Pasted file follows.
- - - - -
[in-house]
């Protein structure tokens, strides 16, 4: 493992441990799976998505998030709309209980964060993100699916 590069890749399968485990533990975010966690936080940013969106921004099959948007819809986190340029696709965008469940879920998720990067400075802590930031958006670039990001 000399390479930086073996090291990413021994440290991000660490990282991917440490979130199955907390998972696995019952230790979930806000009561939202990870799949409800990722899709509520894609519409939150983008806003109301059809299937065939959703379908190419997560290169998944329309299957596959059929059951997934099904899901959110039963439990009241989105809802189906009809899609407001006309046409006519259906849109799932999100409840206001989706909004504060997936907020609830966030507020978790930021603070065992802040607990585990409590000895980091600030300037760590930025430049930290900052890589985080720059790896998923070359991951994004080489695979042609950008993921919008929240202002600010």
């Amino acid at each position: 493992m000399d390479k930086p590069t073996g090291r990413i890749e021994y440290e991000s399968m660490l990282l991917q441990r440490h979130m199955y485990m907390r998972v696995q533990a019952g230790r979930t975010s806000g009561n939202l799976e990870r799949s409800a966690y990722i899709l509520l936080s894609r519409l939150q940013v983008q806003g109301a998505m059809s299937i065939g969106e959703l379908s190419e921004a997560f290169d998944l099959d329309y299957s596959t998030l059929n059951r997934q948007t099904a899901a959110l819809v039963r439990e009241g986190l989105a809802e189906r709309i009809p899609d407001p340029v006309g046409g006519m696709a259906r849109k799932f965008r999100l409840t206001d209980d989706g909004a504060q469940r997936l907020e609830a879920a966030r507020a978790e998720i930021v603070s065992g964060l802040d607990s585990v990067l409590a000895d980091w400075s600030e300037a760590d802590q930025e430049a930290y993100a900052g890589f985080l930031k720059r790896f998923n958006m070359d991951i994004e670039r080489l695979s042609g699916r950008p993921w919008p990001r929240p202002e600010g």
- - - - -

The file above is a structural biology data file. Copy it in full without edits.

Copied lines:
[in-house]
């Protein structure tokens, strides 16, 4: 493992441990799976998505998030709309209980964060993100699916 590069890749399968485990533990975010966690936080940013969106921004099959948007819809986190340029696709965008469940879920998720990067400075802590930031958006670039990001 000399390479930086073996090291990413021994440290991000660490990282991917440490979130199955907390998972696995019952230790979930806000009561939202990870799949409800990722899709509520894609519409939150983008806003109301059809299937065939959703379908190419997560290169998944329309299957596959059929059951997934099904899901959110039963439990009241989105809802189906009809899609407001006309046409006519259906849109799932999100409840206001989706909004504060997936907020609830966030507020978790930021603070065992802040607990585990409590000895980091600030300037760590930025430049930290900052890589985080720059790896998923070359991951994004080489695979042609950008993921919008929240202002600010």
């Amino acid at each position: 493992m000399d390479k930086p590069t073996g090291r990413i890749e021994y440290e991000s399968m660490l990282l991917q441990r440490h979130m199955y485990m907390r998972v696995q533990a019952g230790r979930t975010s806000g009561n939202l799976e990870r799949s409800a966690y990722i899709l509520l936080s894609r519409l939150q940013v983008q806003g109301a998505m059809s299937i065939g969106e959703l379908s190419e921004a997560f290169d998944l099959d329309y299957s596959t998030l059929n059951r997934q948007t099904a899901a959110l819809v039963r439990e009241g986190l989105a809802e189906r709309i009809p899609d407001p340029v006309g046409g006519m696709a259906r849109k799932f965008r999100l409840t206001d209980d989706g909004a504060q469940r997936l907020e609830a879920a966030r507020a978790e998720i930021v603070s065992g964060l802040d607990s585990v990067l409590a000895d980091w400075s600030e300037a760590d802590q930025e430049a930290y993100a900052g890589f985080l930031k720059r790896f998923n958006m070359d991951i994004e670039r080489l695979s042609g699916r950008p993921w919008p990001r929240p202002e600010g």